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Gynecol Oncol. 2014 Jan;132(1):154-8. doi: 10.1016/j.ygyno.2013.10.024. Epub 2013 Oct 29.

A pilot randomized control trial to evaluate pelvic floor muscle training for urinary incontinence among gynecologic cancer survivors.

Author information

1
Department of Obstetrics and Gynecology, University of New Mexico Health Sciences Center, Albuquerque, NM, USA. Electronic address: trutledge@salud.unm.edu.
2
Department of Obstetrics and Gynecology, University of New Mexico Health Sciences Center, Albuquerque, NM, USA.
3
School of Medicine, University of New Mexico Health Sciences Center, Albuquerque, NM, USA; Department of Statistics, University of New Mexico Health Sciences Center, Albuquerque, NM, USA.

Abstract

OBJECTIVES:

We previously reported high rates of urinary incontinence among gynecologic cancer survivors and aimed to evaluate the effectiveness of a simple intervention for treatment of urinary incontinence in this population.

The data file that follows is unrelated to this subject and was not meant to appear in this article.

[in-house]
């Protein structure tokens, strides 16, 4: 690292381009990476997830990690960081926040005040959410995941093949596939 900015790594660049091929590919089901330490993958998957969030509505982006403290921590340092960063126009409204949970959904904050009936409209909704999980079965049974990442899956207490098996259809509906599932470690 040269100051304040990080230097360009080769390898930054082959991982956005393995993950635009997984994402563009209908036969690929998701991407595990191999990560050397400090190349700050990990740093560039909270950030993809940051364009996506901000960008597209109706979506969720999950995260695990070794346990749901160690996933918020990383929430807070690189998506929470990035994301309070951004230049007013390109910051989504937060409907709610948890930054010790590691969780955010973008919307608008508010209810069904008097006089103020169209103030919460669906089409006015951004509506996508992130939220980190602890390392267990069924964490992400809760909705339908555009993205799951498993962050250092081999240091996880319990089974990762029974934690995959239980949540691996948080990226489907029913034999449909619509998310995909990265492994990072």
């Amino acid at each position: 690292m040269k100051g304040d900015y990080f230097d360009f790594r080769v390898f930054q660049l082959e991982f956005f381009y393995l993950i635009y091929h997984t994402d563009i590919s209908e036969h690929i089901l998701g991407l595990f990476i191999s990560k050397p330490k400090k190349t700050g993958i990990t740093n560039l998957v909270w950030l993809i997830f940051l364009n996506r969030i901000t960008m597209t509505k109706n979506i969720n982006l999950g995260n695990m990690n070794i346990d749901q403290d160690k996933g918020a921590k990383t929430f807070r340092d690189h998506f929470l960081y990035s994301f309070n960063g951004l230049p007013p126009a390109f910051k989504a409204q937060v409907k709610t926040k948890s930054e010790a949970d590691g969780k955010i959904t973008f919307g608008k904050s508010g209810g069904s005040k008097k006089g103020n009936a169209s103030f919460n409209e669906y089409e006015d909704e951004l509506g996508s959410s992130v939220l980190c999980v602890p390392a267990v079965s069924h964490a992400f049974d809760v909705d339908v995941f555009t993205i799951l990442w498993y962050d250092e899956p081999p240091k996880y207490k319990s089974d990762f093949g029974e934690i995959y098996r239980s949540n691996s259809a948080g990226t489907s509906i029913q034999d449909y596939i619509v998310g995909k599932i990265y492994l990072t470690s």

METHODS:

We recruited 40 gynecologic cancer survivors who reported urinary incontinence on a validated questionnaire. Women were randomized to either pelvic floor muscle training/behavioral therapy (treatment group) or usual care (control group). The primary outcome measure, assessed at 12 weeks post intervention, was a 40% difference in the validated Patient Global Impression of Improvement (PGI-I) score. Fisher's exact test was used to identify differences between groups for frequency data; two-sample t-test was conducted for continuous measurements.

RESULTS:

Mean age of this cohort was 57 (range: 37-79). The majority of the survivors had uterine cancer (60%), 18% had received radiation therapy, 95% had received surgical therapy, and 35% had received chemotherapy. At three months, 80% of the treatment and 40% of the control group reported that their urinary incontinence was "much better" or "very much better" as evaluated by the Patient Global Impression of Improvement scale (p=0.02). Brink's scores were significantly improved in the treatment group as compared to those of the controls (p<0.0001). Treatment group adherence was high; the treatment group performed exercises with an average of 22 days/month.

CONCLUSIONS:

Urinary incontinence negatively affects quality of life, and despite a high prevalence among gynecologic cancer survivors, it is often under-assessed and undertreated. We found a simple intervention that included pelvic floor muscle training and behavioral therapy, which significantly improved cancer survivor's urinary incontinence.

KEYWORDS:

Cancer survivorship; Quality of life; Urinary incontinence

PMID:
24183730
PMCID:
PMC5399541
DOI:
10.1016/j.ygyno.2013.10.024
[Indexed for MEDLINE]
Free PMC Article

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